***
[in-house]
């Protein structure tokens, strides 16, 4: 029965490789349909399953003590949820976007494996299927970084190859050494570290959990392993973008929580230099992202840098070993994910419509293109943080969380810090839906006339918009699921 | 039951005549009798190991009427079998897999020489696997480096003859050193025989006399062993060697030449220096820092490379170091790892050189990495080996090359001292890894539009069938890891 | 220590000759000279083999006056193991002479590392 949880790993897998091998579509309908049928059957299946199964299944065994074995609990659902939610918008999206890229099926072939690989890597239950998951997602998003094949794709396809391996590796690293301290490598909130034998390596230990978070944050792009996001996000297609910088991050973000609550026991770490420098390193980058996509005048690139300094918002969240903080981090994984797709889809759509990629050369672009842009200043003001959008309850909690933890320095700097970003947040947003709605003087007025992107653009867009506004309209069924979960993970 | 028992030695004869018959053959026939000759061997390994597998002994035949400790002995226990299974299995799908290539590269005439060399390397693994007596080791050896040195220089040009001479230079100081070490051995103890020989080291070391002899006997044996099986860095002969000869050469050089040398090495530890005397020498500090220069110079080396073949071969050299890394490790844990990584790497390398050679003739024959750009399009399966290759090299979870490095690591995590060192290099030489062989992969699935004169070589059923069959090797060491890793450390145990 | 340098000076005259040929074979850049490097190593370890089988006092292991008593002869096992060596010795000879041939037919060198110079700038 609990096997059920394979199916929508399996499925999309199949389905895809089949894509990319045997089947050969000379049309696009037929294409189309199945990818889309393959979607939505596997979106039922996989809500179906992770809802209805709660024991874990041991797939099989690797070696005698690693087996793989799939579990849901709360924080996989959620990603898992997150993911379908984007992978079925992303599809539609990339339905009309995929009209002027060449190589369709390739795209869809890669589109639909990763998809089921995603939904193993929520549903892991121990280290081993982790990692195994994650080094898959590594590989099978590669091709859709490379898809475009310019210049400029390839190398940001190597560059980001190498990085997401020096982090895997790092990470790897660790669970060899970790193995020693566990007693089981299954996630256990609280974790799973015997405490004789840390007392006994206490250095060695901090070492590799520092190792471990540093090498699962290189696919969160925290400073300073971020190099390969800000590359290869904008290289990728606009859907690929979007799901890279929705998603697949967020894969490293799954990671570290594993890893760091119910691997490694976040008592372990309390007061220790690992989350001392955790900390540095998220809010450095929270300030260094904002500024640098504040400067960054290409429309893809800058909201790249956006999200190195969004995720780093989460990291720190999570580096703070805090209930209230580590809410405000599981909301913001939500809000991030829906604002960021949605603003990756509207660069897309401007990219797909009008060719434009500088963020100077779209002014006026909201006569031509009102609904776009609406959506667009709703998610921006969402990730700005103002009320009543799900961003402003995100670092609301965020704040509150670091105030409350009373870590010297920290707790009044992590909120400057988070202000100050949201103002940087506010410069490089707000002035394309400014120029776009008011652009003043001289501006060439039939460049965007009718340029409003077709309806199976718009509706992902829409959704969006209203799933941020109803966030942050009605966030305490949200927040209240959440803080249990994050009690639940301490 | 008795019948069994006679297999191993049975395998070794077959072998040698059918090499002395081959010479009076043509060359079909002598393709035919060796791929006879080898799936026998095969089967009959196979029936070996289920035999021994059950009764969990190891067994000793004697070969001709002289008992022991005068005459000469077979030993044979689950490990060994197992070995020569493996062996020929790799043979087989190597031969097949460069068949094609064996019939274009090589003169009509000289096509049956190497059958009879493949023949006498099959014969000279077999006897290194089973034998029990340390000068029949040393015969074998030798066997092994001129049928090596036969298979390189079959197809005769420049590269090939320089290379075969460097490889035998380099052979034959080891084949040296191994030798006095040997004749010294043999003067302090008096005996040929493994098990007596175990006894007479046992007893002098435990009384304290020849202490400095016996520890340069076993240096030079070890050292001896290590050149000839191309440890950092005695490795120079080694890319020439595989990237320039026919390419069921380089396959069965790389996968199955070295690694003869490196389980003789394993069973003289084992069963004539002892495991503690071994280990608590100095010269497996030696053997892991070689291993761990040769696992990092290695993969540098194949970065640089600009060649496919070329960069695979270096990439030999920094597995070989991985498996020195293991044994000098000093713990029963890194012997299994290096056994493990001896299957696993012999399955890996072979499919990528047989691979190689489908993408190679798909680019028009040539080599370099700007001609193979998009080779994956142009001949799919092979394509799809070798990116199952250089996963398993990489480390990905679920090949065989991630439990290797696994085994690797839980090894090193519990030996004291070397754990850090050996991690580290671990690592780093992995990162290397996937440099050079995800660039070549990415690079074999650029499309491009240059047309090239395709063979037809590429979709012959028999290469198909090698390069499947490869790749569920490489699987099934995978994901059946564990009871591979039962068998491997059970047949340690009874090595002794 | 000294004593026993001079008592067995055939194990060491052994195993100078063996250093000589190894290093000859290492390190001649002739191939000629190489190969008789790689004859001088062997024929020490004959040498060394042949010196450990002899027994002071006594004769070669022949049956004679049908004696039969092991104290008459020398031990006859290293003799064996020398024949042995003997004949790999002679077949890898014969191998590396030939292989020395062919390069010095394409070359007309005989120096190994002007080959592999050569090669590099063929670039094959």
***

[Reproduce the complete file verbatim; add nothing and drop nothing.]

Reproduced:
[in-house]
């Protein structure tokens, strides 16, 4: 029965490789349909399953003590949820976007494996299927970084190859050494570290959990392993973008929580230099992202840098070993994910419509293109943080969380810090839906006339918009699921 | 039951005549009798190991009427079998897999020489696997480096003859050193025989006399062993060697030449220096820092490379170091790892050189990495080996090359001292890894539009069938890891 | 220590000759000279083999006056193991002479590392 949880790993897998091998579509309908049928059957299946199964299944065994074995609990659902939610918008999206890229099926072939690989890597239950998951997602998003094949794709396809391996590796690293301290490598909130034998390596230990978070944050792009996001996000297609910088991050973000609550026991770490420098390193980058996509005048690139300094918002969240903080981090994984797709889809759509990629050369672009842009200043003001959008309850909690933890320095700097970003947040947003709605003087007025992107653009867009506004309209069924979960993970 | 028992030695004869018959053959026939000759061997390994597998002994035949400790002995226990299974299995799908290539590269005439060399390397693994007596080791050896040195220089040009001479230079100081070490051995103890020989080291070391002899006997044996099986860095002969000869050469050089040398090495530890005397020498500090220069110079080396073949071969050299890394490790844990990584790497390398050679003739024959750009399009399966290759090299979870490095690591995590060192290099030489062989992969699935004169070589059923069959090797060491890793450390145990 | 340098000076005259040929074979850049490097190593370890089988006092292991008593002869096992060596010795000879041939037919060198110079700038 609990096997059920394979199916929508399996499925999309199949389905895809089949894509990319045997089947050969000379049309696009037929294409189309199945990818889309393959979607939505596997979106039922996989809500179906992770809802209805709660024991874990041991797939099989690797070696005698690693087996793989799939579990849901709360924080996989959620990603898992997150993911379908984007992978079925992303599809539609990339339905009309995929009209002027060449190589369709390739795209869809890669589109639909990763998809089921995603939904193993929520549903892991121990280290081993982790990692195994994650080094898959590594590989099978590669091709859709490379898809475009310019210049400029390839190398940001190597560059980001190498990085997401020096982090895997790092990470790897660790669970060899970790193995020693566990007693089981299954996630256990609280974790799973015997405490004789840390007392006994206490250095060695901090070492590799520092190792471990540093090498699962290189696919969160925290400073300073971020190099390969800000590359290869904008290289990728606009859907690929979007799901890279929705998603697949967020894969490293799954990671570290594993890893760091119910691997490694976040008592372990309390007061220790690992989350001392955790900390540095998220809010450095929270300030260094904002500024640098504040400067960054290409429309893809800058909201790249956006999200190195969004995720780093989460990291720190999570580096703070805090209930209230580590809410405000599981909301913001939500809000991030829906604002960021949605603003990756509207660069897309401007990219797909009008060719434009500088963020100077779209002014006026909201006569031509009102609904776009609406959506667009709703998610921006969402990730700005103002009320009543799900961003402003995100670092609301965020704040509150670091105030409350009373870590010297920290707790009044992590909120400057988070202000100050949201103002940087506010410069490089707000002035394309400014120029776009008011652009003043001289501006060439039939460049965007009718340029409003077709309806199976718009509706992902829409959704969006209203799933941020109803966030942050009605966030305490949200927040209240959440803080249990994050009690639940301490 | 008795019948069994006679297999191993049975395998070794077959072998040698059918090499002395081959010479009076043509060359079909002598393709035919060796791929006879080898799936026998095969089967009959196979029936070996289920035999021994059950009764969990190891067994000793004697070969001709002289008992022991005068005459000469077979030993044979689950490990060994197992070995020569493996062996020929790799043979087989190597031969097949460069068949094609064996019939274009090589003169009509000289096509049956190497059958009879493949023949006498099959014969000279077999006897290194089973034998029990340390000068029949040393015969074998030798066997092994001129049928090596036969298979390189079959197809005769420049590269090939320089290379075969460097490889035998380099052979034959080891084949040296191994030798006095040997004749010294043999003067302090008096005996040929493994098990007596175990006894007479046992007893002098435990009384304290020849202490400095016996520890340069076993240096030079070890050292001896290590050149000839191309440890950092005695490795120079080694890319020439595989990237320039026919390419069921380089396959069965790389996968199955070295690694003869490196389980003789394993069973003289084992069963004539002892495991503690071994280990608590100095010269497996030696053997892991070689291993761990040769696992990092290695993969540098194949970065640089600009060649496919070329960069695979270096990439030999920094597995070989991985498996020195293991044994000098000093713990029963890194012997299994290096056994493990001896299957696993012999399955890996072979499919990528047989691979190689489908993408190679798909680019028009040539080599370099700007001609193979998009080779994956142009001949799919092979394509799809070798990116199952250089996963398993990489480390990905679920090949065989991630439990290797696994085994690797839980090894090193519990030996004291070397754990850090050996991690580290671990690592780093992995990162290397996937440099050079995800660039070549990415690079074999650029499309491009240059047309090239395709063979037809590429979709012959028999290469198909090698390069499947490869790749569920490489699987099934995978994901059946564990009871591979039962068998491997059970047949340690009874090595002794 | 000294004593026993001079008592067995055939194990060491052994195993100078063996250093000589190894290093000859290492390190001649002739191939000629190489190969008789790689004859001088062997024929020490004959040498060394042949010196450990002899027994002071006594004769070669022949049956004679049908004696039969092991104290008459020398031990006859290293003799064996020398024949042995003997004949790999002679077949890898014969191998590396030939292989020395062919390069010095394409070359007309005989120096190994002007080959592999050569090669590099063929670039094959």